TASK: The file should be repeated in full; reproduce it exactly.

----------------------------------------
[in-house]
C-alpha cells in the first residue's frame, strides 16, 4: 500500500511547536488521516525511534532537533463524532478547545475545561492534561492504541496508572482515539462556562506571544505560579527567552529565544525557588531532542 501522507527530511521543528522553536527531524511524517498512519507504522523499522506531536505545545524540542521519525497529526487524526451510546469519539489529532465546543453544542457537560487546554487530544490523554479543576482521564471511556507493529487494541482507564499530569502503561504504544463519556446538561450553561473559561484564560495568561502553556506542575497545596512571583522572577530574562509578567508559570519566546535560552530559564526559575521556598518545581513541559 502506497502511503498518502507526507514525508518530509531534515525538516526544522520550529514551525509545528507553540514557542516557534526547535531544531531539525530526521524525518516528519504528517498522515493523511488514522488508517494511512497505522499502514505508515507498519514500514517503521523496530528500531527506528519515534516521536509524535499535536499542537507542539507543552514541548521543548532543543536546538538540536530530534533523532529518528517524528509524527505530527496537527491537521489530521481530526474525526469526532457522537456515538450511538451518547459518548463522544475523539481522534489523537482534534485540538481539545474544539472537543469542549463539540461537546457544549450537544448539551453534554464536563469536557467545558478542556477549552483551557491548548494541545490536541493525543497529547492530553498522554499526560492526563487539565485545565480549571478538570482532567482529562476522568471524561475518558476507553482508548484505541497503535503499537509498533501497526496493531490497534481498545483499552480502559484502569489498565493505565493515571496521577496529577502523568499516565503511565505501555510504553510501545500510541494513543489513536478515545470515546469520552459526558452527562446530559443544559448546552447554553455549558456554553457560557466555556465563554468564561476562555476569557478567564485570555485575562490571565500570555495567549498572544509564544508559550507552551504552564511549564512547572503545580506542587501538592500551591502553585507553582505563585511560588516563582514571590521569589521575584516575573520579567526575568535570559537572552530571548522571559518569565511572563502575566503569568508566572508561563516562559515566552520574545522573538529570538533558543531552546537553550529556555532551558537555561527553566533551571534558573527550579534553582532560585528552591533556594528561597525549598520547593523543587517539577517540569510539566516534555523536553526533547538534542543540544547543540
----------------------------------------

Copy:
[in-house]
C-alpha cells in the first residue's frame, strides 16, 4: 500500500511547536488521516525511534532537533463524532478547545475545561492534561492504541496508572482515539462556562506571544505560579527567552529565544525557588531532542 501522507527530511521543528522553536527531524511524517498512519507504522523499522506531536505545545524540542521519525497529526487524526451510546469519539489529532465546543453544542457537560487546554487530544490523554479543576482521564471511556507493529487494541482507564499530569502503561504504544463519556446538561450553561473559561484564560495568561502553556506542575497545596512571583522572577530574562509578567508559570519566546535560552530559564526559575521556598518545581513541559 502506497502511503498518502507526507514525508518530509531534515525538516526544522520550529514551525509545528507553540514557542516557534526547535531544531531539525530526521524525518516528519504528517498522515493523511488514522488508517494511512497505522499502514505508515507498519514500514517503521523496530528500531527506528519515534516521536509524535499535536499542537507542539507543552514541548521543548532543543536546538538540536530530534533523532529518528517524528509524527505530527496537527491537521489530521481530526474525526469526532457522537456515538450511538451518547459518548463522544475523539481522534489523537482534534485540538481539545474544539472537543469542549463539540461537546457544549450537544448539551453534554464536563469536557467545558478542556477549552483551557491548548494541545490536541493525543497529547492530553498522554499526560492526563487539565485545565480549571478538570482532567482529562476522568471524561475518558476507553482508548484505541497503535503499537509498533501497526496493531490497534481498545483499552480502559484502569489498565493505565493515571496521577496529577502523568499516565503511565505501555510504553510501545500510541494513543489513536478515545470515546469520552459526558452527562446530559443544559448546552447554553455549558456554553457560557466555556465563554468564561476562555476569557478567564485570555485575562490571565500570555495567549498572544509564544508559550507552551504552564511549564512547572503545580506542587501538592500551591502553585507553582505563585511560588516563582514571590521569589521575584516575573520579567526575568535570559537572552530571548522571559518569565511572563502575566503569568508566572508561563516562559515566552520574545522573538529570538533558543531552546537553550529556555532551558537555561527553566533551571534558573527550579534553582532560585528552591533556594528561597525549598520547593523543587517539577517540569510539566516534555523536553526533547538534542543540544547543540